April 2009
Volume 50, Issue 13
ARVO Annual Meeting Abstract  |   April 2009
Rapid Microbial Quantification of Disinfected Contact Lens Surfaces
Author Affiliations & Notes
  • L. J. Wardell
    Arapahoe SciTech, Tucson, Arizona
  • R. W. Snyder
    Biomedical Engineering,
    Univ of Arizona, Tucson, Arizona
  • L. S. Powers
    Thomas R Brown Chair in Bioengineering,
    Univ of Arizona, Tucson, Arizona
  • Footnotes
    Commercial Relationships  L.J. Wardell, AMO, F; R.W. Snyder, AMO, F; L.S. Powers, MicroBio Systems, P.
  • Footnotes
    Support  research funding from AMO
Investigative Ophthalmology & Visual Science April 2009, Vol.50, 5657. doi:
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    • Get Citation

      L. J. Wardell, R. W. Snyder, L. S. Powers; Rapid Microbial Quantification of Disinfected Contact Lens Surfaces. Invest. Ophthalmol. Vis. Sci. 2009;50(13):5657.

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      © ARVO (1962-2015); The Authors (2016-present)

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Purpose: : Disinfection of contact lenses is essential to healthy eye care, but the efficacy of this process is difficult to monitor. Microbial contamination has been monitored on surfaces and in fluids by intrinsic fluorescence [emitting light when excited by higher energy light] and has been used since the 1950s to monitor microbial metabolic state [viable cells, non-viable cells and spores]. This approach is sensitive [10 cells], requires no added reagents or sample contact, and measurements can be made in near real-time. The disinfection performance of AMO Easy RubTM contact lens solution on contact lenses contaminated with Psedomonas aeruginosa was studied as a proof-of-concept for the hand-held microbial intrinsic fluorescence sensor. We were able to quantify both viable and non-viable cells on the lenses.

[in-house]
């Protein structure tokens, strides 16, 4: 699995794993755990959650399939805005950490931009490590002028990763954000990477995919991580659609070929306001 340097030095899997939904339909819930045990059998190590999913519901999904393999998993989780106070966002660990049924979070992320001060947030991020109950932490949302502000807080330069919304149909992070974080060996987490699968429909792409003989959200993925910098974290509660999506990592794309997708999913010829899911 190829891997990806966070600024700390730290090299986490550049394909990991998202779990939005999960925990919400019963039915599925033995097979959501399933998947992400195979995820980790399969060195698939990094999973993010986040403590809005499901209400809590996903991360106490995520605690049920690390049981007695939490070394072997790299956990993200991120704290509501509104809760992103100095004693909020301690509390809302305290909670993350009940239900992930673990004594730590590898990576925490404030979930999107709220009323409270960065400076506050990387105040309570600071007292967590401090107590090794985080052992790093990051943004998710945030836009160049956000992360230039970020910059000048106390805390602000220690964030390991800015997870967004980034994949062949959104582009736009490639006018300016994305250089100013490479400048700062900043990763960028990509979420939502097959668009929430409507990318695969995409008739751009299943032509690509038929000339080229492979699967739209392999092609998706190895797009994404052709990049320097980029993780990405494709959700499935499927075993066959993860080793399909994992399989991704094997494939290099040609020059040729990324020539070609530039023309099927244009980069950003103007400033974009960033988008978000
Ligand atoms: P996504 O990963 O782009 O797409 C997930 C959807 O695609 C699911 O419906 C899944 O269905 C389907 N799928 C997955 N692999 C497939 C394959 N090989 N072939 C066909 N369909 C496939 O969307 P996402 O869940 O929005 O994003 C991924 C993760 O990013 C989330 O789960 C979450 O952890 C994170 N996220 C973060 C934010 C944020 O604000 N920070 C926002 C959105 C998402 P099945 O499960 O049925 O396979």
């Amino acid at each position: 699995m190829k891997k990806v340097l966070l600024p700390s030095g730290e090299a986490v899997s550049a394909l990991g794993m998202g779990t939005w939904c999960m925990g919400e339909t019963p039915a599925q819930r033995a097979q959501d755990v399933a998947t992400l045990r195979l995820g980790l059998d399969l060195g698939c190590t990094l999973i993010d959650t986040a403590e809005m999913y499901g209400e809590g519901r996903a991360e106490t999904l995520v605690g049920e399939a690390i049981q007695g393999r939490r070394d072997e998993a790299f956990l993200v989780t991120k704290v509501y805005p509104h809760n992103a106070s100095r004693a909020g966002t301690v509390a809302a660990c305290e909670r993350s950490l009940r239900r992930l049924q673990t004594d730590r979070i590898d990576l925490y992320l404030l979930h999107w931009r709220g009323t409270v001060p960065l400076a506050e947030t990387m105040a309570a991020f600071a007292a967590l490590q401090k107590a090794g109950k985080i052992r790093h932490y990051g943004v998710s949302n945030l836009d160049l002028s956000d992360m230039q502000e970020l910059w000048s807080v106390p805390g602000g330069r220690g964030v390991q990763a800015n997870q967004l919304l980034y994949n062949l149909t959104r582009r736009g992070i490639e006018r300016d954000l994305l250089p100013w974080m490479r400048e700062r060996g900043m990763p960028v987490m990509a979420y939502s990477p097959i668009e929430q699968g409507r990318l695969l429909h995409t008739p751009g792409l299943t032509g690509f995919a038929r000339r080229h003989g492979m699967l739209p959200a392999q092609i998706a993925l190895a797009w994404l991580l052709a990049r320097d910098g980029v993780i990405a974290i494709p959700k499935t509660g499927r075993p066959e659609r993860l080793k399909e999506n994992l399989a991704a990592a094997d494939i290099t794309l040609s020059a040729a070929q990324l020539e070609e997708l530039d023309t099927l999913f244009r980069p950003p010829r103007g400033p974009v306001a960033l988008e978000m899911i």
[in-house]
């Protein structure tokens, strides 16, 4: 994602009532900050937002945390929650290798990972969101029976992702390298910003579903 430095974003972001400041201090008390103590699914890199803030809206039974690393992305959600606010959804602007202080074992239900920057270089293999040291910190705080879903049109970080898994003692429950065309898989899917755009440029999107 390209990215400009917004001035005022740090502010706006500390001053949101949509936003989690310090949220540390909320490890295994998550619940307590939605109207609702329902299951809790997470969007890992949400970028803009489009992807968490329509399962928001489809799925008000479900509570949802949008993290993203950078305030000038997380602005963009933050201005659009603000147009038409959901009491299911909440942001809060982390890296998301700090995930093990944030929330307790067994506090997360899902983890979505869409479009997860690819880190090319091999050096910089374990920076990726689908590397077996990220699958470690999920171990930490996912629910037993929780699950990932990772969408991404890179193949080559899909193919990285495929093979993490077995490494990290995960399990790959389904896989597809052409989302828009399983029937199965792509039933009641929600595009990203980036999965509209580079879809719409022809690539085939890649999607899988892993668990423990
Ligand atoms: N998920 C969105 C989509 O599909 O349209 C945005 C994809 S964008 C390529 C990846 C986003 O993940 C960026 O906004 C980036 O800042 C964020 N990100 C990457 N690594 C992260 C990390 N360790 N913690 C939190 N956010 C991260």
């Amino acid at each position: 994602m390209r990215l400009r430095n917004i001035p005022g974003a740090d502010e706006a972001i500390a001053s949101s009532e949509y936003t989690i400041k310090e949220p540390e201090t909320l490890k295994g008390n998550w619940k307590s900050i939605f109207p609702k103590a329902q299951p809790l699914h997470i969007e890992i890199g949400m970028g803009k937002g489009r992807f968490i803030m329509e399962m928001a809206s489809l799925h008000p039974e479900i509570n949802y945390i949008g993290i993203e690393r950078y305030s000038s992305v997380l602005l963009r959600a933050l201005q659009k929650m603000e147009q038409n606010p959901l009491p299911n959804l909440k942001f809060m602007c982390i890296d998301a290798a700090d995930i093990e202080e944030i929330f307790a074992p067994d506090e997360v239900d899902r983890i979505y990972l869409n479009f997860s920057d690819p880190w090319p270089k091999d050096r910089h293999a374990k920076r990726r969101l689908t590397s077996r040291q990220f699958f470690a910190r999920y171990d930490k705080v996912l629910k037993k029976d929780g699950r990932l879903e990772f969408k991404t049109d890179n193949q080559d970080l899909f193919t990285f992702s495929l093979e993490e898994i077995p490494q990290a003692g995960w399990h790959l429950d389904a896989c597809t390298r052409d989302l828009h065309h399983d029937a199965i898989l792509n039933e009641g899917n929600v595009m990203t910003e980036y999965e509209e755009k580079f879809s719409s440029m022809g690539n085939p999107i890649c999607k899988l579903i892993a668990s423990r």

Methods: : In this preliminary study, several pairs of AcuvueTM contact lenses were measured with the sensor after rinsing with sterile saline. They were then inoculated with P. aeruginosa in liquid broth and allowed to incubate at 37°C for 12 hours. These incubated lenses were then rinsed with sterile saline and the initial concentration of the P. aeruginosa biofilm on the lenses was measured with the sensor. One lens of each pair was a control and immediately placed in media for outgrowth. The other lens of the pair was then cleaned and disinfected, according to directions for AMO Easy RubTM, and the effectiveness of the disinfection procedure was then measured with the sensor. All results from the biosensor were confirmed by 12-hour incubation in liquid broth and manual counting with Petroff-Hausser counting chamber.

Keywords: cell survival • detection • bacterial disease 

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